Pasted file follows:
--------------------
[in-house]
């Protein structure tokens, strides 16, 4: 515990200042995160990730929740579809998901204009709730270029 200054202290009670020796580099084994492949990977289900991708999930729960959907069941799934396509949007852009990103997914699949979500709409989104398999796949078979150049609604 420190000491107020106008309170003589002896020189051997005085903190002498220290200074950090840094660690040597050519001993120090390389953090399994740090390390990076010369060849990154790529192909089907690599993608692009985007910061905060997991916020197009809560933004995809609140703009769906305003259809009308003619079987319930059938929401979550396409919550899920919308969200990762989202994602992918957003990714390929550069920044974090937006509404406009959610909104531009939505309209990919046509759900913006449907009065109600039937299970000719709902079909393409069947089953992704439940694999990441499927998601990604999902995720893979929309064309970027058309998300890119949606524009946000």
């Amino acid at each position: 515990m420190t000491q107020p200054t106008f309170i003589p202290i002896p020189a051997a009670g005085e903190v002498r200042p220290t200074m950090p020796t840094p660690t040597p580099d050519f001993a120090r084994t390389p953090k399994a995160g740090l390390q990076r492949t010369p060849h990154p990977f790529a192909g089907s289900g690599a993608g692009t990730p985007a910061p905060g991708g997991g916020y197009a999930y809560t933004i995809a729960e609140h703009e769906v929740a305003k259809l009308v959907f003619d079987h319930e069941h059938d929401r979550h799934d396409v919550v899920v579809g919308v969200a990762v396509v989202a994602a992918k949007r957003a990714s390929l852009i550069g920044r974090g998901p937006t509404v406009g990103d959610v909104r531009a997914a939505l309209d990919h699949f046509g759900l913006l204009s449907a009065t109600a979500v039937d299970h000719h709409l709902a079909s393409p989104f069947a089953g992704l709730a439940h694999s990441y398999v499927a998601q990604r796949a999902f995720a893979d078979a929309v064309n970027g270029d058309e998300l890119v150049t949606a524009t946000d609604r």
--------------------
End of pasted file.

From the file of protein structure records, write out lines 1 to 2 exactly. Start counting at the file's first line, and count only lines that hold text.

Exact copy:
[in-house]
């Protein structure tokens, strides 16, 4: 515990200042995160990730929740579809998901204009709730270029 200054202290009670020796580099084994492949990977289900991708999930729960959907069941799934396509949007852009990103997914699949979500709409989104398999796949078979150049609604 420190000491107020106008309170003589002896020189051997005085903190002498220290200074950090840094660690040597050519001993120090390389953090399994740090390390990076010369060849990154790529192909089907690599993608692009985007910061905060997991916020197009809560933004995809609140703009769906305003259809009308003619079987319930059938929401979550396409919550899920919308969200990762989202994602992918957003990714390929550069920044974090937006509404406009959610909104531009939505309209990919046509759900913006449907009065109600039937299970000719709902079909393409069947089953992704439940694999990441499927998601990604999902995720893979929309064309970027058309998300890119949606524009946000």